NZ needs a men’s health strategy

The Conversation published:

Successive New Zealand governments have failed to develop a policy or strategy focused on men’s health, falling behind countries like Mongolia, Australia, Ireland, Iran, Malaysia, South Africa, Brazil and the state of Quebec.

The consequences of this failure for New Zealand men are dire, with research showing men falling behind women in terms of access to health care, diagnoses and overall life expectancy.

I blogged back in 2018 how men are:

  • Seven times more likely to commit suicide
  • Six times more likely to be subject to a mental health compulsory treatment order
  • Seven times more likely to be a mental health special patient
  • 113% more likely to be a hazardous drinker
  • 67% more likely to drink drive
  • Twice as likely to be a user of hard drugs
  • 10% more likely to get cancer
  • 74% more likely to have coronary heart disease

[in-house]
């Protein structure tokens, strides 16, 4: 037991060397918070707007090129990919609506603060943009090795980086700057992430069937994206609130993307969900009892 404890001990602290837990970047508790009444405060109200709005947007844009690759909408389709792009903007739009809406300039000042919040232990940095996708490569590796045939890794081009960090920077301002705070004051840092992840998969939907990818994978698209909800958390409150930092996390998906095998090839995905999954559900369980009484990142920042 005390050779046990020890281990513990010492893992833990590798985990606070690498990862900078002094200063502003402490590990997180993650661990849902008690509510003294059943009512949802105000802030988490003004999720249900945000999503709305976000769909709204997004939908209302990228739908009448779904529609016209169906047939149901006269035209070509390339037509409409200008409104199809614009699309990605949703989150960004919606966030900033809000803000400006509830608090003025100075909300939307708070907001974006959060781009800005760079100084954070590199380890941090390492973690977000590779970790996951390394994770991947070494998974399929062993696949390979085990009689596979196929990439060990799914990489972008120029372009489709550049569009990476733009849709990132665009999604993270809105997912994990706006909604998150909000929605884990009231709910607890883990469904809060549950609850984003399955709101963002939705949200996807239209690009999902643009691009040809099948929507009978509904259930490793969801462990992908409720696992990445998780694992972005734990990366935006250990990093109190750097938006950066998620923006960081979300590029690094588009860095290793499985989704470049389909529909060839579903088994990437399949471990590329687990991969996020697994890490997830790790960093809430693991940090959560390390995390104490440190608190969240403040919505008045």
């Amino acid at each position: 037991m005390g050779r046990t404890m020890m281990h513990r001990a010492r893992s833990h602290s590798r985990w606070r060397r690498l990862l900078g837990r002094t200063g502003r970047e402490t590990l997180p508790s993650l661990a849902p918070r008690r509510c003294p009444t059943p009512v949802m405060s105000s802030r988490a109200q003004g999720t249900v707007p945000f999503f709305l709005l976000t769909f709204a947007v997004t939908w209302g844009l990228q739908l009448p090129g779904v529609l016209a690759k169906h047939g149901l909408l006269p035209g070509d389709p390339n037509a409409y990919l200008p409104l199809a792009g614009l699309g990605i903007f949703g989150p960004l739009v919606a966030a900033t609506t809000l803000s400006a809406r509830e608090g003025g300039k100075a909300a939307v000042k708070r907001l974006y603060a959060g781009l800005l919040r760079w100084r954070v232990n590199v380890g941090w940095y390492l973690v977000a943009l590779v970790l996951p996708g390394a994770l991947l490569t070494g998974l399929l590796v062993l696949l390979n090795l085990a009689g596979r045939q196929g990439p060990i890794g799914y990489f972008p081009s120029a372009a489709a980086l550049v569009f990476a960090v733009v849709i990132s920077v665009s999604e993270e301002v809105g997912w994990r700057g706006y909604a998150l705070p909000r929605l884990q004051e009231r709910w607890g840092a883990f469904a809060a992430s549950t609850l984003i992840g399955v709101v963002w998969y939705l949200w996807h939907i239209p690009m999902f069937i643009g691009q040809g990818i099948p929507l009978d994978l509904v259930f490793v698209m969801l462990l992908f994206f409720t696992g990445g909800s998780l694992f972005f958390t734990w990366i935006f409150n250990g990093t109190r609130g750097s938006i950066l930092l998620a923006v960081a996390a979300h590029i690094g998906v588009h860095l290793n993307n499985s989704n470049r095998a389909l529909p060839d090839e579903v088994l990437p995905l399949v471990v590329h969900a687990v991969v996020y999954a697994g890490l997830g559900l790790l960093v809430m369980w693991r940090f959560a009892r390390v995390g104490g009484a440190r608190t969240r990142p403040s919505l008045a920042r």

• 31% more likely to have a stroke
  • 270% more likely to have gout
  • 11% more likely to have diabetes
  • Ten times more likely to have HIV/AIDs
  • Four years shorter life expectancy
  • 24% more likely to be a smoker
  • 11% more likely to be obese
  • 28% more likely to have high blood pressure
  • 33% more likely to have high cholesterol
  • 46% more likely to have an intellectual disability
  • 22% more likely to be hearing impaired

You would think all of these inequalities would lead to the Government saying we should have a strategy to close the gap between men and women by improving outcomes for men. But, no.

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